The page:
That sign change isn’t an adjustment, it is not a mistake, it is a deliberate effort to change something the perpetrators didn’t like. And what they didn’t like is obvious. They didn’t like “precedented”.

      But to answer the Bishop’s question. No, I don’t know … 🙂

    • lapogus says:

      Andrew, yes, you are at least right to ask this question. Intrigued by what Tony Heller and Clive Best were finding a few years ago, I remember looking at the adjustments to GISS data for stations around the North Atlantic (I think from v2 to v3) and it was noticeable that spurious adjustments (i.e. making the past colder) were usually of a greater magnitude to stations in Iceland, Jan Mayan, Bodo (Norway), than stations like Tiree and Stornoway. The former were >60N latitude, the latter 60N stations. I think have still got the GHCN v2 data (unadjusted and adjusted) for Reykjavik, Jan Mayen and Bodo,

      • ducdorleans says:

        Lapogus …

        “GHCN v2 (unadjusted)” doesn’t really exist … nor does “GHCN v1 (unadjusted)” …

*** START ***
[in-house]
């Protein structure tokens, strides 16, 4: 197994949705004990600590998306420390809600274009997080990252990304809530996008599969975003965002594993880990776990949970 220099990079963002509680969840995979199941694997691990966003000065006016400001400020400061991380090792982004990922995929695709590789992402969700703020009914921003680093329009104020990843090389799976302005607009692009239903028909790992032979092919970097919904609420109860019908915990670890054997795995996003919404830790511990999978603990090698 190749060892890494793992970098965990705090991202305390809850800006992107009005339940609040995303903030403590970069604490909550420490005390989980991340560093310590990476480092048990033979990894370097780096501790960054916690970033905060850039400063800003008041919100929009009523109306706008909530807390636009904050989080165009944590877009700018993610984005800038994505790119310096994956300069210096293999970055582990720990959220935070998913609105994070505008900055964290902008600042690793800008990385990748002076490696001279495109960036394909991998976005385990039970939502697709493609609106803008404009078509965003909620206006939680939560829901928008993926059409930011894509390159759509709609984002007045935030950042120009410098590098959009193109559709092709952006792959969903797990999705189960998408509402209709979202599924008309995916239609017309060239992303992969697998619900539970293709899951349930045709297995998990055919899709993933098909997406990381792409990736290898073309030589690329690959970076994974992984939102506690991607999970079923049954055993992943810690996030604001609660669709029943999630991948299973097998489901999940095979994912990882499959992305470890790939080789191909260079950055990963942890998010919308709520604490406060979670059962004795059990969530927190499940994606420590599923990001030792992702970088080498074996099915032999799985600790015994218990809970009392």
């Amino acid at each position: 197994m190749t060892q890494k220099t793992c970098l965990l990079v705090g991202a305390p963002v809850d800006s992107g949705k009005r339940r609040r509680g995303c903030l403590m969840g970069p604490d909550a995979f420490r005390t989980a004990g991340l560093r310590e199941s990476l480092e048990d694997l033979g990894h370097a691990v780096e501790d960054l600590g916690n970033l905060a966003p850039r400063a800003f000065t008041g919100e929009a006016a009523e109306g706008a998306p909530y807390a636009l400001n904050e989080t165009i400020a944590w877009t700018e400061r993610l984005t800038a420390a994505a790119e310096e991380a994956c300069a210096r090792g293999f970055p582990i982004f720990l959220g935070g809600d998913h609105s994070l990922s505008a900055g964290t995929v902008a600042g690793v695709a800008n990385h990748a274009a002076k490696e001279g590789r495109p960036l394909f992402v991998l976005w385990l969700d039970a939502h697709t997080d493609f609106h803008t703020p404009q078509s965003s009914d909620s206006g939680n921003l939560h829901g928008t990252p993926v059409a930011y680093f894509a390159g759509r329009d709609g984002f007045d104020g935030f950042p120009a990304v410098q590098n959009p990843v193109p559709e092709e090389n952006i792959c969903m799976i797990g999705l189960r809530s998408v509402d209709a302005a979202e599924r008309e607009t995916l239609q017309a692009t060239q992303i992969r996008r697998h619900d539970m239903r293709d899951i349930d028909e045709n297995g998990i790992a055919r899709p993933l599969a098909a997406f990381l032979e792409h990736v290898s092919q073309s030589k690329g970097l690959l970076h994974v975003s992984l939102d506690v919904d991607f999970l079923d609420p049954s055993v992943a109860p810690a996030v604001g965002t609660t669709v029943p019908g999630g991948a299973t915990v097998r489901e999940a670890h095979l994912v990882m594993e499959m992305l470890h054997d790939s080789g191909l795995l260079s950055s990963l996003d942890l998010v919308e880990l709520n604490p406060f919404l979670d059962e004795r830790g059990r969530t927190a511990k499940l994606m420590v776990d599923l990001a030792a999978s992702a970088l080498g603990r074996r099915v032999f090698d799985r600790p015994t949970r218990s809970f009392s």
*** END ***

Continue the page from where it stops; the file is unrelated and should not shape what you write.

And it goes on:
that is the point of this post ! .. 🙂

        of course, Iceland is just a tiny part of GHCN … and its influence on the “world temperature” is probably of Contadorian order of magnitude … but who knows what we would find when other REALLY original data would be compared to “GHCN (unadjusted)” …

    • manicbeancounter says:


      I would guess that these temperature adjustments have the opposite effect.
      First, there are the adjustments for outliers. The Stykkisholmur winter of 1929 was statistically an outlier. The flipping of the sign on the temperature would be due to someone guessing.
      Second, the temperature homogenisations conducted by GHCN (and then by GISTEMP on the same data) are pairwise comparisons over multiple runs. In the Arctic there is greater variation in average temperatures than elsewhere, so homogenisation can reduce the large swings. See for instance a graph of five year moving averages for Reykjavik and two Svarlbard stations.

  9. Just a quick reminder about a very common adjustment that riddles all the big datasets –
    How many times does a truth have to be told ? – UHI warming has been cemented into global temperature series by adjusting for steps outward from cities

  10. Pingback: Stykkisholmur (Iceland) temperatures: From reality to GHCN v1 | Climate Collections

  11. Hifast says:

    Excellent post and discussion folks!